Harmony and M e

 

Harmony (Justin Rice) is a young man in a serious funk.  He just lost his girlfriend, has a dead end job, and he doesn't get along with his brothers.   Filmed in Austin, this indie comedy delivers plenty of laughs as we meet the characters in Harmony's life.  His mom (Margie Beegle) dead-pans her lines perfectly as she tries to patch things together for her three sons.  Mom is a mother with an edge.  Her lungs are a disaster zone, but she continues to smoke, even while playing tennis.  When an uptight tennis player on an adjacent court accuses her youngest son Wes (Keith Poulson) of failing to use proper court etiquette, she threatens to put his eye out with her lit cigarette.  Wes has no patience for Harmony’s “poor me” act and needles his older brother mercilessly. 

Director Bob Byington plays Harmony's older brother Jim.  He seems to have made his way in the world and lends provides some stability to the family.  While Harmony, Wes and Mom appear to be related, but Jim doesn’t look like he fits.  Maybe he was adopted or was the product of an earlier marriage for Mom.  Jim’s wedding provides the background for one of the movie’s comic highlights.  The bride looks like she might spend her honeymoon in the maternity ward. 

The cause of Harmony’s angst is his ex-girlfriend Jessica (Kristen Tucker).  She is an enigma.  What attracted her to Harmony in the first place is a mystery as she is a beautiful young woman and Harmony is hardly a heartthrob.  Jessica purports to want a clean break, but keeps showing up in Harmony’s life, which reinforces his misery. What does Jessica do when not breaking Harmony’s heart?  Hard to say, but she seems to get pleasure from the act of breaking up.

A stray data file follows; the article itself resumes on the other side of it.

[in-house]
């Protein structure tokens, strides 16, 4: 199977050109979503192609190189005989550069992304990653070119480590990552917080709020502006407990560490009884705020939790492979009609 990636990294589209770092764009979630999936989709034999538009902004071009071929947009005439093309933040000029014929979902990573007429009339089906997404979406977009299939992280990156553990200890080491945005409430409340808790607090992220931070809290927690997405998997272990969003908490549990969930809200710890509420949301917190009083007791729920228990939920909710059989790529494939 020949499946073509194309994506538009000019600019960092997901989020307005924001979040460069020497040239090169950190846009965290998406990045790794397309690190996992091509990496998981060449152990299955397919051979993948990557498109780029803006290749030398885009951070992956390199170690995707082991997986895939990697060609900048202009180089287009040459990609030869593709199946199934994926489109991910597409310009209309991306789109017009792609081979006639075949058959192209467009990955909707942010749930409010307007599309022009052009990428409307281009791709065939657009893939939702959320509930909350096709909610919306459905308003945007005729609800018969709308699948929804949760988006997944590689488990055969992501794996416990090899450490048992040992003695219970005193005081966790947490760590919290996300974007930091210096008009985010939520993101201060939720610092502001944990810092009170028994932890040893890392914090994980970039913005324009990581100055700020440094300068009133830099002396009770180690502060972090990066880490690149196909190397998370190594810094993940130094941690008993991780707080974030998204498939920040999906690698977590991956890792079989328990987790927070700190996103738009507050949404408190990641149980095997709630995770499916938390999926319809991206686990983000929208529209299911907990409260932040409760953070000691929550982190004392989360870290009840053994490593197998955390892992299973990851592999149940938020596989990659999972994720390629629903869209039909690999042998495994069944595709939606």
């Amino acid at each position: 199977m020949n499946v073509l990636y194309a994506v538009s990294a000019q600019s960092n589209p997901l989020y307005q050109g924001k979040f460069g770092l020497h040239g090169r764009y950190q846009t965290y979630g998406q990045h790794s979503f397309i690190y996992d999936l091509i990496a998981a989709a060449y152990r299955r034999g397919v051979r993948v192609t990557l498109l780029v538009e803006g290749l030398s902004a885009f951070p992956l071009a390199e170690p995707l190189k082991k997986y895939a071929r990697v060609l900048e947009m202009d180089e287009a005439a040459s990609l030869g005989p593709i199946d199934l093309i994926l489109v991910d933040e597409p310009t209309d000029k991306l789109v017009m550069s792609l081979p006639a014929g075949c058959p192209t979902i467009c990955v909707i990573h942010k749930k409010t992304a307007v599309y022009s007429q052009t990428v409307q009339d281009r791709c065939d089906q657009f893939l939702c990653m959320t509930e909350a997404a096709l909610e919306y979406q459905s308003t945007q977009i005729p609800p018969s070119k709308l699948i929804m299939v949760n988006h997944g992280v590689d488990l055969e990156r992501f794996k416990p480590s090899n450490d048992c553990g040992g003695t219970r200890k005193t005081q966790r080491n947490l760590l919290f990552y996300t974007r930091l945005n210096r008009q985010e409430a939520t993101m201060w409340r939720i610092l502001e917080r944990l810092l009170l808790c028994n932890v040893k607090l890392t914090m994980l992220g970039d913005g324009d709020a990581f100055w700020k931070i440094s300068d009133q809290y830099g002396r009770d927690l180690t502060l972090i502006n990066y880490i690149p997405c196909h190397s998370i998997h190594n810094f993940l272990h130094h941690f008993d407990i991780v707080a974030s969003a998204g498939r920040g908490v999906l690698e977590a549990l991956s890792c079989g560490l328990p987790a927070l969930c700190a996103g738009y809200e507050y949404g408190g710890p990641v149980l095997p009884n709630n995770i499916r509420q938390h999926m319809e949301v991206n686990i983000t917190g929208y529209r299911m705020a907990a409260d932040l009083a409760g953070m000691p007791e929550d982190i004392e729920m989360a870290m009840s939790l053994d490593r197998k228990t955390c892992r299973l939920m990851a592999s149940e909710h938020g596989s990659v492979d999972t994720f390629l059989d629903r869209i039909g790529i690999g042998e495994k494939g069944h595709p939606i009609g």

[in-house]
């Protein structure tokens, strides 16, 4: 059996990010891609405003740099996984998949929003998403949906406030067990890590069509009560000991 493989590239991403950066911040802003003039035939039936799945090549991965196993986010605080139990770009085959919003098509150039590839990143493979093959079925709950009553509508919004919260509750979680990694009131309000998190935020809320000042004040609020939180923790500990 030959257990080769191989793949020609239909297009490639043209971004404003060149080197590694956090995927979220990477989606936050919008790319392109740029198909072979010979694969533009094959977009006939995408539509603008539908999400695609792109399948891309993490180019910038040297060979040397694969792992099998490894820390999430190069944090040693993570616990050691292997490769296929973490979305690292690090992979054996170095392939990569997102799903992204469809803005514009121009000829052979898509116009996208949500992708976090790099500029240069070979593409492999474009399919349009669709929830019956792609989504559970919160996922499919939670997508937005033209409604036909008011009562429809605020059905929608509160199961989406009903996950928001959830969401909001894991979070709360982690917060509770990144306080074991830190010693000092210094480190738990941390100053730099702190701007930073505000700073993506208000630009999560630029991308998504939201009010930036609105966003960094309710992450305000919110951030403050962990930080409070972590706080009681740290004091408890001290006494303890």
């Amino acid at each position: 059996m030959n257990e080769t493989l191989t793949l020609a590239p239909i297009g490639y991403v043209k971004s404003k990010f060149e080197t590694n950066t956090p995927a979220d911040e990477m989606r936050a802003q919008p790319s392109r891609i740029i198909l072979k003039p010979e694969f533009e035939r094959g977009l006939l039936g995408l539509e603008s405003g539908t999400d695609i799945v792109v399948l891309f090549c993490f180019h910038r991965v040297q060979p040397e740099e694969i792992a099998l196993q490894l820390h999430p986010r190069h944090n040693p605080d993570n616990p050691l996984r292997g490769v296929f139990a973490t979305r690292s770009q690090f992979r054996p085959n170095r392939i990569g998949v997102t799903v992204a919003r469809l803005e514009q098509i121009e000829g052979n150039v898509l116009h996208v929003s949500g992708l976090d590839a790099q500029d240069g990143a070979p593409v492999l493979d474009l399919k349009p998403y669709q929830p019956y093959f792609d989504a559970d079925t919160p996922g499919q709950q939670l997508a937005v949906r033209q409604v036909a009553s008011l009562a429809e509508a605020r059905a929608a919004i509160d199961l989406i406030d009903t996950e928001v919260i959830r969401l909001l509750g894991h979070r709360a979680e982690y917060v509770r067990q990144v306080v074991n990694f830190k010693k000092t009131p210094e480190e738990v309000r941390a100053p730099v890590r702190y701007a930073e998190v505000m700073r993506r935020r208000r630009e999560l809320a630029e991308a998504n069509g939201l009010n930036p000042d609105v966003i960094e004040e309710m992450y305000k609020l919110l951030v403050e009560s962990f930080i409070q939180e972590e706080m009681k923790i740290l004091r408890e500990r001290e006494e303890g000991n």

Harmony has a neighbor named Natasha (Alison Latta), a woman in need of a breast reduction and some male company.  She seduces Harmony, but even that fails to alter his mood.  He tells Natasha afterward that she should be thankful he didn’t kill her.  Maybe he was turned off by her lederhosen. 

After wallowing in self-pity, and not getting much sympathy for his efforts, Harmony finds a job commensurate with his ambition and capability – meter-maid man.  In his first day on the job he encounters the meter-maid corps supervisor (Nick Offerman).  The supervisor, along with a grizzled subordinate (Bill Wise) undertakes to teach Harmony the finer points of meter collection.  To succeed as a meter-maid man requires the ability to continue writing citations in spite of pleadings from motorists who return to their vehicle during the ticketing process.  The three meter-maid men take turns role-playing irate motorists.  The movie ends on a high note.

 

November 11, 2009